Glass Review


Blakelee Sutton, Co-Editor-In-Chief

Glass is the newest film in M. Night Shyamalan’s Eastrail 177 trilogy. Following two incredibly well made films before it, Glass is a movie that maintains decent quality throughout the first two acts but loses its narrative footing as the film concludes.

The best part of Glass by far was the excellent performances by James McAvoy and Samuel L. Jackson. They gave very nuanced performances and did the best with the material that they’d been given.

Fans of Unbreakable will most likely be incredibly disappointed with the utilization of Bruce Willis in the film. He is pushed to the side to make room for the newer characters, and is devoid of any kind of character arc.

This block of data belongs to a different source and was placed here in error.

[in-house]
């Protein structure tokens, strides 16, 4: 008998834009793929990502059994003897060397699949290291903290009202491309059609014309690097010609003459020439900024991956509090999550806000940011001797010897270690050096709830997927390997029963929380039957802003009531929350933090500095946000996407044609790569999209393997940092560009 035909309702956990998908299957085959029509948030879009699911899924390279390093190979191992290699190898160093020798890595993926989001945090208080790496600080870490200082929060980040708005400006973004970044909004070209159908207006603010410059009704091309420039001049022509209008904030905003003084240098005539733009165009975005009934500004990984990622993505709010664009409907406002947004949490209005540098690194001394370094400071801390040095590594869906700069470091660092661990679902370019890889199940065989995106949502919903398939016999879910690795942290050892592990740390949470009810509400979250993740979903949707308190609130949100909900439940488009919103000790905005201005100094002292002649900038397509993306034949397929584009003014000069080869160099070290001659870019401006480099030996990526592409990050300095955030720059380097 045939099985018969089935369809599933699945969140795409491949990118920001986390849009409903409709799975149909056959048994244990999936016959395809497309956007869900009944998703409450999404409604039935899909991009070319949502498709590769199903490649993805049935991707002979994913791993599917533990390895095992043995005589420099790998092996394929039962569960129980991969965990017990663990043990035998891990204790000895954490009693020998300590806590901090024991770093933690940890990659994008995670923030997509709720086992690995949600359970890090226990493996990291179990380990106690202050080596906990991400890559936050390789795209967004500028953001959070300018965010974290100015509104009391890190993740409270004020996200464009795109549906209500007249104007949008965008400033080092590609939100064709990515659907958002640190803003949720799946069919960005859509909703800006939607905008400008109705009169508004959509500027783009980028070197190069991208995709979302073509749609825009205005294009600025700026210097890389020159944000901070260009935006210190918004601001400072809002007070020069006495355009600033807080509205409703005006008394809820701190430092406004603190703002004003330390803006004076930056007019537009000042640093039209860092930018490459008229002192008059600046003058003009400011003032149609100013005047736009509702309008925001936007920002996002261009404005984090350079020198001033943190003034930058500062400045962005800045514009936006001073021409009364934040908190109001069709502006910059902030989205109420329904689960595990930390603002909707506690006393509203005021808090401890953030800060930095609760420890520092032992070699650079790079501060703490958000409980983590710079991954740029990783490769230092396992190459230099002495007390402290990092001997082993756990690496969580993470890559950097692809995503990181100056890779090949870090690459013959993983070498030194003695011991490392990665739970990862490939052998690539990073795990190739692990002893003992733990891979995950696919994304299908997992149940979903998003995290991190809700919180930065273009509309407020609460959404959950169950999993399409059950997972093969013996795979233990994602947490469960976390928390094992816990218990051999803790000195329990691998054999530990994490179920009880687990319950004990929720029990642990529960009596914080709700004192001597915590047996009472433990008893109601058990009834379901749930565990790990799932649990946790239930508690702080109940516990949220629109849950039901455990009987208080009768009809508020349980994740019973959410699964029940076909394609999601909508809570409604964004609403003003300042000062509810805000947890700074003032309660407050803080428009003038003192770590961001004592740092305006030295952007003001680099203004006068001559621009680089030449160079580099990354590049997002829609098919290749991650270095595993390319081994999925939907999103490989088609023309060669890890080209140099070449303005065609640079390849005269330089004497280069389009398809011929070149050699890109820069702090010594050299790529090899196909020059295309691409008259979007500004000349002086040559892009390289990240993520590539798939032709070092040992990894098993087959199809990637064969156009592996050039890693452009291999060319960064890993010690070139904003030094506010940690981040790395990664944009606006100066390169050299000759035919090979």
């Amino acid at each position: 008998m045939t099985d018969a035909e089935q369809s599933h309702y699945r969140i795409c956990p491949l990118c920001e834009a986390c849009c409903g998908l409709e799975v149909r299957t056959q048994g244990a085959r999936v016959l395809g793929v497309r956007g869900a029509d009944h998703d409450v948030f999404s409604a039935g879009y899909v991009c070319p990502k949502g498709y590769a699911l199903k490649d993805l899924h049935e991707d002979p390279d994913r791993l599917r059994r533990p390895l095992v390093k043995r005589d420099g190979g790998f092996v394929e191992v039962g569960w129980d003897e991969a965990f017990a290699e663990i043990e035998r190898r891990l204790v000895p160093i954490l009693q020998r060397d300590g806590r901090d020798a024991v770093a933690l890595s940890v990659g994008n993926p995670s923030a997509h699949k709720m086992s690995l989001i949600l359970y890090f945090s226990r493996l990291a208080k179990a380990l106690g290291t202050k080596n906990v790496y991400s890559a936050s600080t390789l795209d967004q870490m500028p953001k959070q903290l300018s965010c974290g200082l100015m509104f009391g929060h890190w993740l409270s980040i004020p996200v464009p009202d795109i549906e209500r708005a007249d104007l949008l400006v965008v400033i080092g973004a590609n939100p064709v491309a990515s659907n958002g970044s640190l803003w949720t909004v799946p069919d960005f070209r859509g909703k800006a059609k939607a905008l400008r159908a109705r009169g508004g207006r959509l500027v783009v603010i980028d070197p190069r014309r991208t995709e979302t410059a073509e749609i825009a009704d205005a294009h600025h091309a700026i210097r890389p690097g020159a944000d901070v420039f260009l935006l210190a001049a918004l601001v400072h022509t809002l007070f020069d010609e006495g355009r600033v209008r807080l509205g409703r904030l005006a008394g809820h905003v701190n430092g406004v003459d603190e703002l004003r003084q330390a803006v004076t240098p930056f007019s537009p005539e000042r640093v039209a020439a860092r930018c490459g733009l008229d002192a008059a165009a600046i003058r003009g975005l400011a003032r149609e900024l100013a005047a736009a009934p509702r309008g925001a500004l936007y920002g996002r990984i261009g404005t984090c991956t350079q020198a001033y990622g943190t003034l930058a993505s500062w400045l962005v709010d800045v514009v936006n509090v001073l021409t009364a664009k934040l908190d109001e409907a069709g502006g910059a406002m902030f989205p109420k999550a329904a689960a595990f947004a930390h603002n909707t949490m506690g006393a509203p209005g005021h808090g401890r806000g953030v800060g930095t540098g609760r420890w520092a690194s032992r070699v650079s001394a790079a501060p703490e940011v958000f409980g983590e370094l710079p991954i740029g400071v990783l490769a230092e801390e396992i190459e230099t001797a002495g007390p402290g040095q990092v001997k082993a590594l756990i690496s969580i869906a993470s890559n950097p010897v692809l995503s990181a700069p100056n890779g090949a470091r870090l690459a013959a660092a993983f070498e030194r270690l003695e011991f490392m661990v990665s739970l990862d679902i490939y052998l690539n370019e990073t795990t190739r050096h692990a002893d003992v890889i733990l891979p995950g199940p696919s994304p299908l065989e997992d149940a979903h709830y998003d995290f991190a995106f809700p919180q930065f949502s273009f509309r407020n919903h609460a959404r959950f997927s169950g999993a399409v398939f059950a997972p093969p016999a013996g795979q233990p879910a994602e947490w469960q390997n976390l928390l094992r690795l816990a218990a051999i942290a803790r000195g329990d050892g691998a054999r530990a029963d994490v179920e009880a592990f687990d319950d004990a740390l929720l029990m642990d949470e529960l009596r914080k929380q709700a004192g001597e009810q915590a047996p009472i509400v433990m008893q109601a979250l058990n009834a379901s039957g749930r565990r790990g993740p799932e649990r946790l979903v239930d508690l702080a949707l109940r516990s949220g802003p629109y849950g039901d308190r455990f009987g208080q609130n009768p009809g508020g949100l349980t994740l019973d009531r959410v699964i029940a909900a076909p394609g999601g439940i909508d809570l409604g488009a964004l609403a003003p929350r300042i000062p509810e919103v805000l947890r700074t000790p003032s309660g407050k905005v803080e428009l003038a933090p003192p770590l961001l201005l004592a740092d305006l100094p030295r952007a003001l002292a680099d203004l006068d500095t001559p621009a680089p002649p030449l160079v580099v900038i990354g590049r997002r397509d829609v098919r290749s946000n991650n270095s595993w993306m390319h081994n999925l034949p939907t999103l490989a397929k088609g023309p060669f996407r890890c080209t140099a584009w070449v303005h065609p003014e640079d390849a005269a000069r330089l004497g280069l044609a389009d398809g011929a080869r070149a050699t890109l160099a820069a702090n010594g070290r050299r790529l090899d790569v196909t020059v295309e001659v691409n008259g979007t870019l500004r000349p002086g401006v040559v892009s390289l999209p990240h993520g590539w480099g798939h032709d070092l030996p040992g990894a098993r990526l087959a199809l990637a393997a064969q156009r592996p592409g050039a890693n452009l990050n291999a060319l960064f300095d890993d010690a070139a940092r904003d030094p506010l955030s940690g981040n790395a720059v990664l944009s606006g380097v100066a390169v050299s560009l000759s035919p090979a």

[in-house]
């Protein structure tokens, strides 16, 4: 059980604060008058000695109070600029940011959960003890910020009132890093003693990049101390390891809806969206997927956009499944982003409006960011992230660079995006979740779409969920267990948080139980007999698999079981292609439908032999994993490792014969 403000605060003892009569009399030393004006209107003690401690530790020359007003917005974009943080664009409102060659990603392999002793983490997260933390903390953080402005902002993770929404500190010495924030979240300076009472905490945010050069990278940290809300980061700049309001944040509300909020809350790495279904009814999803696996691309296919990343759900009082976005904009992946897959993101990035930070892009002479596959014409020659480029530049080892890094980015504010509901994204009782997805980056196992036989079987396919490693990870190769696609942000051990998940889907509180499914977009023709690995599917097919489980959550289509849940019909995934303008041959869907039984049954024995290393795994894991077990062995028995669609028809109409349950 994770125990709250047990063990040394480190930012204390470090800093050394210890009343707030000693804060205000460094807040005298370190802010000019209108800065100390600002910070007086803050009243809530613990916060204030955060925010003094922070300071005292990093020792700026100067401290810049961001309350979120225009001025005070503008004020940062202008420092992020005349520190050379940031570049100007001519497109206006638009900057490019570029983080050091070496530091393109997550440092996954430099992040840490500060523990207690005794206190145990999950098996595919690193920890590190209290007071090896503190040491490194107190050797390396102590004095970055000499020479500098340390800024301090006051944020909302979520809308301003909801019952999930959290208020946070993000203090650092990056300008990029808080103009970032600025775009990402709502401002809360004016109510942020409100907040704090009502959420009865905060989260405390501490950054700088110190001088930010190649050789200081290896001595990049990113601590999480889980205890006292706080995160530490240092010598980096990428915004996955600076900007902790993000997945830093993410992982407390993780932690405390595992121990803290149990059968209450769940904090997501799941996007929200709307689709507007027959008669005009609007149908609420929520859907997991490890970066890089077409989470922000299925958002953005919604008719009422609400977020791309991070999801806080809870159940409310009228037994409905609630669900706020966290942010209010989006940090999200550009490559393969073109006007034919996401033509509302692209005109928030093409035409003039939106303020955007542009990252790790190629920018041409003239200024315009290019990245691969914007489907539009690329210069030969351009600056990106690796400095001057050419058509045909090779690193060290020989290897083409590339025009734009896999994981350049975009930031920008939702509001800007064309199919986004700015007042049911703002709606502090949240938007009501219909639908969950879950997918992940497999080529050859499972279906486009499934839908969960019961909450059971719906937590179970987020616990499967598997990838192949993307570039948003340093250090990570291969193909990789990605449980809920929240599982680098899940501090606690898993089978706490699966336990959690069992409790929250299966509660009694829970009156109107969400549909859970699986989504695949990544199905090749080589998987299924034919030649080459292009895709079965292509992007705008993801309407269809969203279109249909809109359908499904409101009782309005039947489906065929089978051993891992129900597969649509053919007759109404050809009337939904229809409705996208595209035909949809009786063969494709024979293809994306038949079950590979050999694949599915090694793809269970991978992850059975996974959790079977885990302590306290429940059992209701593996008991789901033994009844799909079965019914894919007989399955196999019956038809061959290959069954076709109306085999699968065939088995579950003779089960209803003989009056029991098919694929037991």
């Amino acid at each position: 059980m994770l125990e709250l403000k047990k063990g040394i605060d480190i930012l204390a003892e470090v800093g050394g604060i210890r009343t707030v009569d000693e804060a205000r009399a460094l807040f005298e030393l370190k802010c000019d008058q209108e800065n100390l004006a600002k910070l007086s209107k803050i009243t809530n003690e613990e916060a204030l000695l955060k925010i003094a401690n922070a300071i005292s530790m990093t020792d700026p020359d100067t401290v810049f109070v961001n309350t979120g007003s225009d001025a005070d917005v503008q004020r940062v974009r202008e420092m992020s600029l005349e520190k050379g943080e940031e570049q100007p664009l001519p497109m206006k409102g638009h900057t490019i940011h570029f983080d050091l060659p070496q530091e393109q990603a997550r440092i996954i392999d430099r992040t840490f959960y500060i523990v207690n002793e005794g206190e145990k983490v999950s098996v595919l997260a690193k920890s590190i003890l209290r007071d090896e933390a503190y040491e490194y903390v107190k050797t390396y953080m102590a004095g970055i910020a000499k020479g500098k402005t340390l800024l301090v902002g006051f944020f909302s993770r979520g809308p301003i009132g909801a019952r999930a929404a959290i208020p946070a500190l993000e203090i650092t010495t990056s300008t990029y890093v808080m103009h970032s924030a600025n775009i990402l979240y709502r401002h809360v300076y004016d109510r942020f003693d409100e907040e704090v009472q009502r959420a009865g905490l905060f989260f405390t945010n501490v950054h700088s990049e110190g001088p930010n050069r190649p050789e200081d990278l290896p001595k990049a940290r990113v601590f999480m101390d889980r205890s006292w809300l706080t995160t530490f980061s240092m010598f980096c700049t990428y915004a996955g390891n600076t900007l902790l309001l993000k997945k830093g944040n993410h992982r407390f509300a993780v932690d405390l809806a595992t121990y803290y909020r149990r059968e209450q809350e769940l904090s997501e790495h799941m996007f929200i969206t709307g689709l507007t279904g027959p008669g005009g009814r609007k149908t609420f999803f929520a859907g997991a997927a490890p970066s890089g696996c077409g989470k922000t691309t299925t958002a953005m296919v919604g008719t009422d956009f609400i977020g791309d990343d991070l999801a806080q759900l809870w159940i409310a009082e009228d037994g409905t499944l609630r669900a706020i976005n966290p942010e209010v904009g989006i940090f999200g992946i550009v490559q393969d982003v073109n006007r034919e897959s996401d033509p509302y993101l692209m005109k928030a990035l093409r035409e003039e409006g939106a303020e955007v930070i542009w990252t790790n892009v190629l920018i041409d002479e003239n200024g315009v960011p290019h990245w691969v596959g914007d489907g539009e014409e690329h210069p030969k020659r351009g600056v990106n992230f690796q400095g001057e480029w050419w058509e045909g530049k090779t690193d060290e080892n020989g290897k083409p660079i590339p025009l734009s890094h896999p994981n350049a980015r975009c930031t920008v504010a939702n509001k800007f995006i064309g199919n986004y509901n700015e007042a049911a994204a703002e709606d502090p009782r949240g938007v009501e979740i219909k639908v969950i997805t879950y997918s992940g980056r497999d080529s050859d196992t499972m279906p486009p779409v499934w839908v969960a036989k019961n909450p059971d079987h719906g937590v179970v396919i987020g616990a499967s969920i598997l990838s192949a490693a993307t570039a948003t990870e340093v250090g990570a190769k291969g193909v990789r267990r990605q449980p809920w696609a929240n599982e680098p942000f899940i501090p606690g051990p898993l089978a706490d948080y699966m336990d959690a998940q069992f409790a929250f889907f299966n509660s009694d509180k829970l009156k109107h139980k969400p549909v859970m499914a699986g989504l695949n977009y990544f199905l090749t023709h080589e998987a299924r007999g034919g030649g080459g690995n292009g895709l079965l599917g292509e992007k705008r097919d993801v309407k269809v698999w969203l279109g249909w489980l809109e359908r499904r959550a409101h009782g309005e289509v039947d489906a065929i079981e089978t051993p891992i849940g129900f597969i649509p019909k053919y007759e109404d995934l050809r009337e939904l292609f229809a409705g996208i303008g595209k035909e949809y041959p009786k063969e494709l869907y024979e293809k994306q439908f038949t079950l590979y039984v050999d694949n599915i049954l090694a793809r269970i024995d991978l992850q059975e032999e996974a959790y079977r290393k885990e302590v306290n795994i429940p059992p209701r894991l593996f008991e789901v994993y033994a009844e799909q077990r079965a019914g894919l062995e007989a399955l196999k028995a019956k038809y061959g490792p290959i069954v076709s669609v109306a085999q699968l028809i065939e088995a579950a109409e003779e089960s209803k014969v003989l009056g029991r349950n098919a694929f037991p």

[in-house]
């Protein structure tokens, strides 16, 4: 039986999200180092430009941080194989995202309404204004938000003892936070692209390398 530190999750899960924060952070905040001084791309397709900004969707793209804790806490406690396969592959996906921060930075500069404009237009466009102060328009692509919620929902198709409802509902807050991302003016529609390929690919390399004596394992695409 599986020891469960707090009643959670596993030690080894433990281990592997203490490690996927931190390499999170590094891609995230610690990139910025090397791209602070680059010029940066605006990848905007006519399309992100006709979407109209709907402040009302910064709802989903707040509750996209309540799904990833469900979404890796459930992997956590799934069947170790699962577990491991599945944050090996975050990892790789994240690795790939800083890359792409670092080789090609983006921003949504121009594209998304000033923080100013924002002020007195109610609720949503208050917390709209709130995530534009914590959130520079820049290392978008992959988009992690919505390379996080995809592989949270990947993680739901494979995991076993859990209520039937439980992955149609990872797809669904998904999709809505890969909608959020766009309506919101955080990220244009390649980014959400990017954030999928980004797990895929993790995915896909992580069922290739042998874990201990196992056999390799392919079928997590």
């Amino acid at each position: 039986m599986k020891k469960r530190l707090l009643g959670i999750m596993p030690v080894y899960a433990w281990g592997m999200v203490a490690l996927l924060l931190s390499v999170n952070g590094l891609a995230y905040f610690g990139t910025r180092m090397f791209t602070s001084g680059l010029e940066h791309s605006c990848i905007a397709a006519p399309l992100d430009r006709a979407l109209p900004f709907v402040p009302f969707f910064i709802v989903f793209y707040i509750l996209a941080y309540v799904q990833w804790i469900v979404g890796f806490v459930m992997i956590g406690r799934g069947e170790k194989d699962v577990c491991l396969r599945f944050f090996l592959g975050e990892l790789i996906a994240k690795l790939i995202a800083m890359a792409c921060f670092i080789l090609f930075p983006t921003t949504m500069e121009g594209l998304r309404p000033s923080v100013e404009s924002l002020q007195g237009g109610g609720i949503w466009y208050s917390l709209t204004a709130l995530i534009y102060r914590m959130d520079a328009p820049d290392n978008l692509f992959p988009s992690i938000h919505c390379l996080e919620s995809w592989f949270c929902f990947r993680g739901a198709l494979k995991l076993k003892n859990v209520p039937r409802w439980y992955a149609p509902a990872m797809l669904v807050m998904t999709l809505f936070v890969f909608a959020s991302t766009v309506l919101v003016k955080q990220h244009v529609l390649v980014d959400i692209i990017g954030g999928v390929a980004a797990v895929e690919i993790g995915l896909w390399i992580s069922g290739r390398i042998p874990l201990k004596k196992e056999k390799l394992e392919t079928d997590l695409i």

Sarah Paulson’s character introduces an interesting dynamic with previously established characters, but certain revelations about her character completely undermine the rest of the plot and create many contradictions.

Shyamalan’s continued desire to subvert the audience’s expectations as opposed to creating a cohesive narrative proves to soil what could have been a decent follow up to both Unbreakable and Split. Glass is a great example of a film that has an enjoyable build-up, but fails to stick the landing in a fulfilling and satisfying way.